PS: The publisher does the author no favors by comparing the book to Wodehouse, as that sets up expectations that cannot possibly be met. Don’t pick this up expecting Wodehouse. 

Sunday, August 7, 2016

The Secrets of Wishtide by Kate Saunders

From the publisher: Mrs. Laetitia Rodd, aged 52, is a widow living in Hampstead with her confidante and landlady, Mrs. Bentley, who once let rooms to John Keats, Laetitia makes her living as a highly discreet private investigator. Her brother is a criminal barrister living in the neighboring village of Highgate with his wife and ten children. Frederick finds the cases, and Laetitia solves them using her arch intelligence, her iron discretion, and her immaculate cover as an unsuspecting widow. When Frederick brings to her attention a case involving the son of the well-respected, highly connected Sir James Calderstone, Laetitia sets off to take up a position as the family's new governess--quickly making herself indispensable. But the seemingly simple case--looking into young Charles Calderstone's “inappropriate” love interest--soon takes a rather unpleasant turn. And as the family's secrets begin to unfold, Laetitia discovers the Calderstones have more to hide than most. Dickensian in its scope and characters, The Secrets of Wishtide brings nineteenth century society vividly to life and illuminates the effect of Victorian morality on women's lives. Introducing an irresistible new detective, the first book in the Laetitia Rodd Mystery series will enthrall and delight.

I am in my 50s and I enjoyed the premise of The Secrets of Wishtide. It's 1850 and the main character, Mrs. Laetitia Rodd, is a widow of 52 and of limited means. She is kind and intelligent. Her brother, a barrister, sometimes calls upon his sister as a kind of private detective to help him gather information.

I liked Mrs. Rodd, and I enjoyed her relationship with her brother and her landlady Mrs. Bentley (who is apparently based on a real person). The book was inspired by David Copperfield by Charles Dickens, which I totally did not pick up; although I've read David Copperfield I don't remember it all that well. The historical facts seem accurate.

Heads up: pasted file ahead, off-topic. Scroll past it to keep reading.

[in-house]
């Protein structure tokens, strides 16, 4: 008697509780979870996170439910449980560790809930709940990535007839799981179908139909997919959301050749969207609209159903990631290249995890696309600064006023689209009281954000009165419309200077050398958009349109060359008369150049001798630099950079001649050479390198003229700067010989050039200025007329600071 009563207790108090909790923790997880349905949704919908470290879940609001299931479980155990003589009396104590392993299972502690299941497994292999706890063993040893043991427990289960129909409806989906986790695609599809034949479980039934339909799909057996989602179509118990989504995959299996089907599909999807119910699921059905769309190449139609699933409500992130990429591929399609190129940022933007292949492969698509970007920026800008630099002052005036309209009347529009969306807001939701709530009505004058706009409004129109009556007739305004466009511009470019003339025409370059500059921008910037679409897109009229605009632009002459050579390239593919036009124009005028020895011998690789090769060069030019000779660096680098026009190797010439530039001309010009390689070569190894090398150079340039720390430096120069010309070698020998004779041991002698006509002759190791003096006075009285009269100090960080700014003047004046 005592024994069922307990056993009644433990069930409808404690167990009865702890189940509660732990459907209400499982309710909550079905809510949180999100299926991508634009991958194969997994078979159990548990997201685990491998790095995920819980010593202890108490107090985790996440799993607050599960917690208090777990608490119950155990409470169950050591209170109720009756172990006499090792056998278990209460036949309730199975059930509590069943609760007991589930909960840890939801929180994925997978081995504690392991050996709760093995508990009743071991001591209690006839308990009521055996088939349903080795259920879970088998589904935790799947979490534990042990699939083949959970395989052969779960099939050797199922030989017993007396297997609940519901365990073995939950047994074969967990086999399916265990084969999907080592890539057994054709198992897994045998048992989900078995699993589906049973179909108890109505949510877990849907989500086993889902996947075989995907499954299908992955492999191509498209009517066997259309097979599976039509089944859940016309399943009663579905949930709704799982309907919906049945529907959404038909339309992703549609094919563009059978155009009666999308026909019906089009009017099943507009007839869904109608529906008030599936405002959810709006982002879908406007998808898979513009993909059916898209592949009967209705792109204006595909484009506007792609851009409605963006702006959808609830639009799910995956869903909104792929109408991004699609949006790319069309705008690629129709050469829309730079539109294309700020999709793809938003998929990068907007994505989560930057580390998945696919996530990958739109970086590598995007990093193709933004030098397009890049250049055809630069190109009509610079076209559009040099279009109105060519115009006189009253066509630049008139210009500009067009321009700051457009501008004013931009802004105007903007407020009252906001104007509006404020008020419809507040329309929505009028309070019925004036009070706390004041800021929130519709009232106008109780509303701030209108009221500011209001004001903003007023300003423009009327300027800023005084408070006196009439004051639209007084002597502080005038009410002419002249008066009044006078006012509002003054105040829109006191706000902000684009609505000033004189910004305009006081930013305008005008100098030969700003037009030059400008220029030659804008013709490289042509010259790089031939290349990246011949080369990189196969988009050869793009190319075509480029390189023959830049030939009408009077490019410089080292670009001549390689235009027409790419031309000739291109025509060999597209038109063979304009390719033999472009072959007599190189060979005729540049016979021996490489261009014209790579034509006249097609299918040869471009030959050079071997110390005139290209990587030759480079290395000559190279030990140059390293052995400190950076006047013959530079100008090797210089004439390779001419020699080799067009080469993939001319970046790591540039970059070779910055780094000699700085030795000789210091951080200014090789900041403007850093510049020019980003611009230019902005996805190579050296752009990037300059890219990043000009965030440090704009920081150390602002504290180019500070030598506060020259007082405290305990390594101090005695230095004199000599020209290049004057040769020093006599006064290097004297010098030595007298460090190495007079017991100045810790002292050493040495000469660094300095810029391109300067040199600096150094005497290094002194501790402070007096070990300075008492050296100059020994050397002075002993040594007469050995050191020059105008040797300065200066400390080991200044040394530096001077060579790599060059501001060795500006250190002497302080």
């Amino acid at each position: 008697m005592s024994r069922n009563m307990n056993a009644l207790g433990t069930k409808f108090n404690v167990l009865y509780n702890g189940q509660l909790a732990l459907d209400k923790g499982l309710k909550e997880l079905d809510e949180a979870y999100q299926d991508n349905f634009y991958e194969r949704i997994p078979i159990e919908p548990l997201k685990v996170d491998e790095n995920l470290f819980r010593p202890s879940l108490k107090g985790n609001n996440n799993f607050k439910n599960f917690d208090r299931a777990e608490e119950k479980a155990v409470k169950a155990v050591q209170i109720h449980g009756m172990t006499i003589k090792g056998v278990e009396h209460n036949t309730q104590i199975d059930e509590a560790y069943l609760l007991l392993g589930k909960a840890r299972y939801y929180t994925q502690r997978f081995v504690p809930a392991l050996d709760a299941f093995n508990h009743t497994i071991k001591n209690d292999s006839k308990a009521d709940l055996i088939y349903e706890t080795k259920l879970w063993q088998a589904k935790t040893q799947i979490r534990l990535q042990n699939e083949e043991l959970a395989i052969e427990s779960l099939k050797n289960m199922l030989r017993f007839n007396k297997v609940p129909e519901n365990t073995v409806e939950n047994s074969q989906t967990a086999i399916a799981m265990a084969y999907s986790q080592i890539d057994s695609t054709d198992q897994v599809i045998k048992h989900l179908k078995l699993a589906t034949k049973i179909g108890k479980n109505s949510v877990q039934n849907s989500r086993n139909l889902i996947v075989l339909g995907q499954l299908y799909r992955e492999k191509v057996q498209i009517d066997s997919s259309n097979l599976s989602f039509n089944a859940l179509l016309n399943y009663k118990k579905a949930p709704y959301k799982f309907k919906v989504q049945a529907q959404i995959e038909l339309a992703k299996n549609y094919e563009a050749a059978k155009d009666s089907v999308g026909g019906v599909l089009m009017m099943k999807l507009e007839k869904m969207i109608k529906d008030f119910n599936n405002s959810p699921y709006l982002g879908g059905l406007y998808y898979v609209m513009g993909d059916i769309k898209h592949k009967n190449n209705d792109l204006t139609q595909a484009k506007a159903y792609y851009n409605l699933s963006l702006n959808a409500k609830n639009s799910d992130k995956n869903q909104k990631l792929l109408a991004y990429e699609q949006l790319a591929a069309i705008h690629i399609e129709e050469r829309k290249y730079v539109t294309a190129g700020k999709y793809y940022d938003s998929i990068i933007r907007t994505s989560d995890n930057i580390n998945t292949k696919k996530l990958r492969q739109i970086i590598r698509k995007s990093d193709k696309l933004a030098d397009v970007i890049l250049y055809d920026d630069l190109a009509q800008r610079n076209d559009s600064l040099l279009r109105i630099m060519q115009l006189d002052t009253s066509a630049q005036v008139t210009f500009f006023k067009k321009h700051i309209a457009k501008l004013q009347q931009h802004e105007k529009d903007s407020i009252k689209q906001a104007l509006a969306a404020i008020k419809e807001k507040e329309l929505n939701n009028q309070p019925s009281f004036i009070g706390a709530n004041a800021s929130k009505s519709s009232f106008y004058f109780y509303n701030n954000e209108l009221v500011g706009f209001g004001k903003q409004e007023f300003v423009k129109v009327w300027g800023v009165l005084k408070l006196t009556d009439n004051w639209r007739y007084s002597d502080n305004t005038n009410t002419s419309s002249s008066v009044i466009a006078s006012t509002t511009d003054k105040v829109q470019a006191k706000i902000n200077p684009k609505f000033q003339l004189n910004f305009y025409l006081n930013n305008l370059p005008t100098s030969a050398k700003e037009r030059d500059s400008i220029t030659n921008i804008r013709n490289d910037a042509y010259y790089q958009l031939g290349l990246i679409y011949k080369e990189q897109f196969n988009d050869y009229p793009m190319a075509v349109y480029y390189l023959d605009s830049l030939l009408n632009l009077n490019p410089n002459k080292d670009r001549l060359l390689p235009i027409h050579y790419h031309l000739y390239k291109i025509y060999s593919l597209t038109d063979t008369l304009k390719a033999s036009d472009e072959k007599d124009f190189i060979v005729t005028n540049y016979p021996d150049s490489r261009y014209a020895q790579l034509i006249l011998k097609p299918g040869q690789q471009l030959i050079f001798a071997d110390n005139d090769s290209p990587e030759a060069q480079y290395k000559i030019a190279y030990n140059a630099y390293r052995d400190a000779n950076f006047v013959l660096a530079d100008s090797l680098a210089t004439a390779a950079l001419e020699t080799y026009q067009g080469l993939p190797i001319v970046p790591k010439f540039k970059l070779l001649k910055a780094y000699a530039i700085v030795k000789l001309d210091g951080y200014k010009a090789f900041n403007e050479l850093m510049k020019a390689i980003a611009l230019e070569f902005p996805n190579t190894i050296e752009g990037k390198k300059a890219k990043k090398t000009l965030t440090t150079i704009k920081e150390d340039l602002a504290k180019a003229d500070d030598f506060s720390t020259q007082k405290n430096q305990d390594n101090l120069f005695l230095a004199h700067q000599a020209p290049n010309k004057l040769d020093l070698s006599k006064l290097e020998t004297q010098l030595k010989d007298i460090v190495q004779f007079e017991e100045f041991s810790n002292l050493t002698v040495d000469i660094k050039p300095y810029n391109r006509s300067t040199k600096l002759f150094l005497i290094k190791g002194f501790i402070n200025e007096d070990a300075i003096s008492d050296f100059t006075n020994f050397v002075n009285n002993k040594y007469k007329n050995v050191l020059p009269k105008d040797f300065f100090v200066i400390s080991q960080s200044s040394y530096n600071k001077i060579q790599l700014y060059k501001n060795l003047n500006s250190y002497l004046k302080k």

I would have preferred that the book be told in the third person; Mrs. Rodd narrates in the first person, and sometimes her voice seemed a little too modern to me. Also, the author a few times had Mrs. Rodd pause and explain something a reader today may not understand, which pulled me out of the story. (For example, "NB Snapdragon is a game that has understandably fallen from favour; you have to pick currants out of a dish of flaming brandy, and I've lost count of all the cuffs I've burn over the years." (p. 126 of the advance reader copy) and "People don't seem to make Smoking Bishop nowadays: it's a fragrant concoction of red wine, port wine, and spices" (p. 249).)

Mrs. Rodd seems to be telling the story from some point in the future, and I found that odd and a little disconcerting. Although this is said to be the first in a series, there were references to previous cases Mrs. Rodd had worked on, and previous interactions with Inspector Thomas Blackbeard, that made me check to see if this really was the first in a series.

Still, those are not major complaints; I had no trouble staying with the story and wanted to see how it would end. There are plenty of threads left over for future episodes with Mrs. Rodd, and I expect I will pick up the next book in the series if it continues.

I read an advance reader copy of The Secrets of Wishtide. It will be published in mid-September 2016 and will be available at the Galesburg Public Library.